Oliver Wendell Holmes (1809 - 1894)
Oliver Wendell Holmes the elder, (August 29, 1809 – October 8, 1894) was a physician by profession but achieved fame as a writer; he was one of the best regarded American poets of the 19th century.
He was born in Cambridge, Massachusetts, the son of a minister. He was educated at Phillips Academy in Andover, Massachusetts and at Harvard University. He first attained national prominence with his poem "Old Ironsides" about the 18th century battleship USS Constitution, which was to be broken up for scrap; the poem generated public sentiment that resulted in the historic ship being preserved as a monument.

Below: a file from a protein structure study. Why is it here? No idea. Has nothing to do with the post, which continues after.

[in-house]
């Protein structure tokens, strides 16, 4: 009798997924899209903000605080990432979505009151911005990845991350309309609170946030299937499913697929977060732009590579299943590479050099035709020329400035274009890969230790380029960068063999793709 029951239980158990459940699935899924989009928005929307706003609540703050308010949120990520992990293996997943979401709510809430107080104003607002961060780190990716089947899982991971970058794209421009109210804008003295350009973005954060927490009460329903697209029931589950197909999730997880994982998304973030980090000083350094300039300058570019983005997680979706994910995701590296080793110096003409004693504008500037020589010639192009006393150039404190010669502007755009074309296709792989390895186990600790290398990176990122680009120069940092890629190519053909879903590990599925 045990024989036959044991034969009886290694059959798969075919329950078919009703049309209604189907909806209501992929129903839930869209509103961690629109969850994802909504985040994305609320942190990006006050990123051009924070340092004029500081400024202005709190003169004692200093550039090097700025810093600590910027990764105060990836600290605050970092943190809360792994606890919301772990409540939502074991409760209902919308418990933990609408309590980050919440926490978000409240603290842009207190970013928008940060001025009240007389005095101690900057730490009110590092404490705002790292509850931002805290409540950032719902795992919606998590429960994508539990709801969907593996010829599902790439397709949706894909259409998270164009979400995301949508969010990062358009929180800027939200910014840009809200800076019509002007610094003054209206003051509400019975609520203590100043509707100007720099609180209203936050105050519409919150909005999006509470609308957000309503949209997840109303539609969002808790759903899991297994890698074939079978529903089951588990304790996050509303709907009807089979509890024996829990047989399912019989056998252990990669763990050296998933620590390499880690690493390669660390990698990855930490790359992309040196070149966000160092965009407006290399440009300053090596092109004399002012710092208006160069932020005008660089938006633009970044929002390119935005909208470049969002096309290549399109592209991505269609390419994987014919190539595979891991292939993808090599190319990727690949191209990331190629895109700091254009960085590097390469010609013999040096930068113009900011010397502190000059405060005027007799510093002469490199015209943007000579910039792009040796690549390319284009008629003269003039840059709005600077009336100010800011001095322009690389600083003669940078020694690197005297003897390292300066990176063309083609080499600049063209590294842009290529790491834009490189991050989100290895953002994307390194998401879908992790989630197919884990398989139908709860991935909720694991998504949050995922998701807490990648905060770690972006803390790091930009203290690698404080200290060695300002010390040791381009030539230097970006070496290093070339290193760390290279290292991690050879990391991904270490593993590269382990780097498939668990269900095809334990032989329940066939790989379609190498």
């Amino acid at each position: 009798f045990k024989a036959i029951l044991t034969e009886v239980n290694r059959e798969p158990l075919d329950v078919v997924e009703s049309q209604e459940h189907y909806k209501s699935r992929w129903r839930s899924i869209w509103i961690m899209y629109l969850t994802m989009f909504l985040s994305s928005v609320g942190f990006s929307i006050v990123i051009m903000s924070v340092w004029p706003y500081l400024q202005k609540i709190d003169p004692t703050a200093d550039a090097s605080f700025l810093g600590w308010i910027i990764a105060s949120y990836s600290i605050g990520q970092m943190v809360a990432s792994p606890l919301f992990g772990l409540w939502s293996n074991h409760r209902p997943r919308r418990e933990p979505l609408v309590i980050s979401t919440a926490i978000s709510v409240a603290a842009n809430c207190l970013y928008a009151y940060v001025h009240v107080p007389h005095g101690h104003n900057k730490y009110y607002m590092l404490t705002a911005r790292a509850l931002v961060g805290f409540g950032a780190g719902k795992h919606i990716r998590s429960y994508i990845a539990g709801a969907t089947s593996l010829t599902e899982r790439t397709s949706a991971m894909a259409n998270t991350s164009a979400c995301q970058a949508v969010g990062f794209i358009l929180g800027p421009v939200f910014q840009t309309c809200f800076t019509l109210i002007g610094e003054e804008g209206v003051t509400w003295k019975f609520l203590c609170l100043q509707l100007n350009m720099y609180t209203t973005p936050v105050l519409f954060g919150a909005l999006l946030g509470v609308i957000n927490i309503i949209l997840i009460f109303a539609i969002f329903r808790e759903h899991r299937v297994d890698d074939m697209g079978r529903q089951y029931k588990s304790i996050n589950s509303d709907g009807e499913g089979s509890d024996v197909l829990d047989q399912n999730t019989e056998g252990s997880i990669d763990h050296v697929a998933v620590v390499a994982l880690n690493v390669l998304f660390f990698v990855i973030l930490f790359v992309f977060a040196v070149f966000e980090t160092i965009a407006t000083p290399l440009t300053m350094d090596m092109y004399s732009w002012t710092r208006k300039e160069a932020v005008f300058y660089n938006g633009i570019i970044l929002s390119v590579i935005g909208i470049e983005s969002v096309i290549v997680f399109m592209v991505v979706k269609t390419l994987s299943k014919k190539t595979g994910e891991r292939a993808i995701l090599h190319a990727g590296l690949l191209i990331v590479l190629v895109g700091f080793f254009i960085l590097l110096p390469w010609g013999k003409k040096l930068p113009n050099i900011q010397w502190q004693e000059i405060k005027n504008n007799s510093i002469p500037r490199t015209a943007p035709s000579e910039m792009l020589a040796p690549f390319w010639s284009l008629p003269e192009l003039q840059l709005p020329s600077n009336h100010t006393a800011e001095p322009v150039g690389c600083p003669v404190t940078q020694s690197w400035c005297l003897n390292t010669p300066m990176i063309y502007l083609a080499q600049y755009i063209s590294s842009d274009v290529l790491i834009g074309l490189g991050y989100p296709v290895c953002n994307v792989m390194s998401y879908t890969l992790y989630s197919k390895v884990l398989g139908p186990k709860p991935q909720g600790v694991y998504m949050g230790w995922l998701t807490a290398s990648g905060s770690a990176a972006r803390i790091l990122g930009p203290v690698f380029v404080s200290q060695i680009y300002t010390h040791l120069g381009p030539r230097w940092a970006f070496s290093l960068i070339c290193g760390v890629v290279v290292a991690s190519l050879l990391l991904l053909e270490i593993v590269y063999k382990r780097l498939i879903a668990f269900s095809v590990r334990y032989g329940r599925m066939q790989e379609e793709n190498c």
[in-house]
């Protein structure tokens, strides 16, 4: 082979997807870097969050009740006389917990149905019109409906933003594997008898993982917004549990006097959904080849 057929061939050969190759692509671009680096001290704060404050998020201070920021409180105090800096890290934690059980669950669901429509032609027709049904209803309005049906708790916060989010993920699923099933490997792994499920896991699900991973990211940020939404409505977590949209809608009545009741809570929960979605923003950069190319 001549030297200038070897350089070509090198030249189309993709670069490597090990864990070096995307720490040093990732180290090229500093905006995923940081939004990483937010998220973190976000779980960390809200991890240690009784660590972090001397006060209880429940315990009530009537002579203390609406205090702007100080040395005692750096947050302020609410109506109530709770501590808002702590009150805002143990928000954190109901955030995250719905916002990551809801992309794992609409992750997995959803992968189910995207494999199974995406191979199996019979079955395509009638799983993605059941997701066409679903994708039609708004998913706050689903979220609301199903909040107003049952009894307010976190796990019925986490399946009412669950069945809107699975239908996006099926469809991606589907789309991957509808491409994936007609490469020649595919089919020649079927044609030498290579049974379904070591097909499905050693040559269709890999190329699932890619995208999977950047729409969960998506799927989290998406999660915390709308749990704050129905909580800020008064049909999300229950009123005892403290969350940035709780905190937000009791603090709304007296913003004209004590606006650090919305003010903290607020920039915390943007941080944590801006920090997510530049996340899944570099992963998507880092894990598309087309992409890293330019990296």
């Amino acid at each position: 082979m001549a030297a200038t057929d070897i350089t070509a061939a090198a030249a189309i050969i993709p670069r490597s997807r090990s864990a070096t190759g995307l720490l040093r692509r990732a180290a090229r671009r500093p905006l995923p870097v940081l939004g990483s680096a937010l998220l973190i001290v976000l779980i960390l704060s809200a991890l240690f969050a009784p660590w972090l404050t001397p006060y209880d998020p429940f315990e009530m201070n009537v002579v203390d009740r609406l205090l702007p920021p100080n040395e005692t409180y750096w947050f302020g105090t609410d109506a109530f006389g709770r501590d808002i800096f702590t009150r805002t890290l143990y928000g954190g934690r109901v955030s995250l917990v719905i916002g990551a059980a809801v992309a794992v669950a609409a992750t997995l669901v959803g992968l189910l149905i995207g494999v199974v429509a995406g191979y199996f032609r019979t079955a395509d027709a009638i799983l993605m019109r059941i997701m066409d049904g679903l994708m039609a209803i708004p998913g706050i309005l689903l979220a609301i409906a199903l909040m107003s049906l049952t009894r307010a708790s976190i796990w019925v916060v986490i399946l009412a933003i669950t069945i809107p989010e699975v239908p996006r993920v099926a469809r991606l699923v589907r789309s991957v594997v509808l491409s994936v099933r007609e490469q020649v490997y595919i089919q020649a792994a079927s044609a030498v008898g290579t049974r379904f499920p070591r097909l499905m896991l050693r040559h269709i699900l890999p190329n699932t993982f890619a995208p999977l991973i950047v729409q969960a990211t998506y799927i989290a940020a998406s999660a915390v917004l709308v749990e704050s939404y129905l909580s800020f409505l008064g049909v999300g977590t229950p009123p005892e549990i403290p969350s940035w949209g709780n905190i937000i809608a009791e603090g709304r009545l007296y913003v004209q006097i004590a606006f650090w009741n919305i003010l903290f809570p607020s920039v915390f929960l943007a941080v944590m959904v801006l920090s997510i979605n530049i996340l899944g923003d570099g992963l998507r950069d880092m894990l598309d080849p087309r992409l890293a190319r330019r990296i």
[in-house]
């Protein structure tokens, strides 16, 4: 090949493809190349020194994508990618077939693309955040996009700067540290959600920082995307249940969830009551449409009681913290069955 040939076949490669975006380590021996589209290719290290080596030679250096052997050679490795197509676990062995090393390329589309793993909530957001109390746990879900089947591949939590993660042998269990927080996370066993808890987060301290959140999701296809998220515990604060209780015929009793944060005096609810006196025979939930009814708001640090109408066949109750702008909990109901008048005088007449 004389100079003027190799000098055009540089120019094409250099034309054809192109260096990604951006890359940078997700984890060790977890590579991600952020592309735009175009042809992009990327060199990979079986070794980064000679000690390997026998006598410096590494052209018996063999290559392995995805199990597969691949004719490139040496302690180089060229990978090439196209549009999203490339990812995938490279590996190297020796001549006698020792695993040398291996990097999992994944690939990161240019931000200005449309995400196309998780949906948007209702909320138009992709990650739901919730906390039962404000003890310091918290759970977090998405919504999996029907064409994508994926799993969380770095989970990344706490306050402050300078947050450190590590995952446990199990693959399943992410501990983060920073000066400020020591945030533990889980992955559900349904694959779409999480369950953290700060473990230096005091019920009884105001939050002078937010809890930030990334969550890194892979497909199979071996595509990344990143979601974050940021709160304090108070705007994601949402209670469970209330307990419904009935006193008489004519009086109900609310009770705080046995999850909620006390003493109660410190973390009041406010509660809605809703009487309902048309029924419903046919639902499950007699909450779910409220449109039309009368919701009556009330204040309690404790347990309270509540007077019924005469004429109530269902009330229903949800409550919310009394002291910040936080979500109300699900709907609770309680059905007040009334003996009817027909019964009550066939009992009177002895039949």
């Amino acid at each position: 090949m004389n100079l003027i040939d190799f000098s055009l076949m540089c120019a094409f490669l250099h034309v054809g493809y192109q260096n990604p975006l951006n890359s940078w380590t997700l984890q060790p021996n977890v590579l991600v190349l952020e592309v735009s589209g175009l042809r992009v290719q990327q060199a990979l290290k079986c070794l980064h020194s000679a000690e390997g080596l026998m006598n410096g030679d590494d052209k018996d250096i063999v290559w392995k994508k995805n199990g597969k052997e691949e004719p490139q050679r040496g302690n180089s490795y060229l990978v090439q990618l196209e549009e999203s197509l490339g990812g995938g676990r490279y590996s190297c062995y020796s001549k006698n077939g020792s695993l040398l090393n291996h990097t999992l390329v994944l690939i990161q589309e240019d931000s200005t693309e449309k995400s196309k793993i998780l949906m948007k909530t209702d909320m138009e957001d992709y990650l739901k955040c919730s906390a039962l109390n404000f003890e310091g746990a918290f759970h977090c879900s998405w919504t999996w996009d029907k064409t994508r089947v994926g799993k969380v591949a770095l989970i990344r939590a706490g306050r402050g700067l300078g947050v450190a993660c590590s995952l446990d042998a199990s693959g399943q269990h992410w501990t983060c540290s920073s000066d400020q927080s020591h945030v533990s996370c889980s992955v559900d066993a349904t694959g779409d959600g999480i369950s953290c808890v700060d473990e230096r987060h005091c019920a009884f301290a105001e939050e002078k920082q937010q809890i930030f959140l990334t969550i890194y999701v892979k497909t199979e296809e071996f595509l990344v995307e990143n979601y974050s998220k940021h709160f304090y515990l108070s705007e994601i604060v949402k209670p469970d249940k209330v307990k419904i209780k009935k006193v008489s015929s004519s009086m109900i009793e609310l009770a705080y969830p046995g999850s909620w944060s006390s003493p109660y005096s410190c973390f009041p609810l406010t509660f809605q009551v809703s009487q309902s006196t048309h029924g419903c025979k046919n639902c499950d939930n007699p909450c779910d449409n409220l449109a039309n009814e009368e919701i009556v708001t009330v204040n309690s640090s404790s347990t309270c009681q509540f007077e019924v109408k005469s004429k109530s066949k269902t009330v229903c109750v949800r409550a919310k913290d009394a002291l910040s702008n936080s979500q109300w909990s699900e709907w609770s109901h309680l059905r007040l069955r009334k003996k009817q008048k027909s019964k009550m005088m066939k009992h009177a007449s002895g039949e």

He went to Paris for three years to study medicine, then returned to get his doctorate at Harvard in 1836, the same year the first book of his verse was published. He then became a professor of anatomy and physiology at Dartmouth College.
He was a contributor of essays and poems to the Atlantic Monthly from its inception, and also published novels. His son was Supreme Court Justice Oliver Wendell Holmes, Jr.
In 1846, in a letter to William T. G. Morton, the dentist who was the first practicioner to publicly demonstrate the use of ether during surgery, Holmes coined the word anæsthesia.
Holmes died in Boston, Massachusetts in 1894, and is buried in Mount Auburn Cemetery, Cambridge, Massachusetts.
Biography by: This article is licensed under the GNU Free Documentation License and uses material adapted in whole or in part from the Wikipedia article on Oliver Wendell Holmes.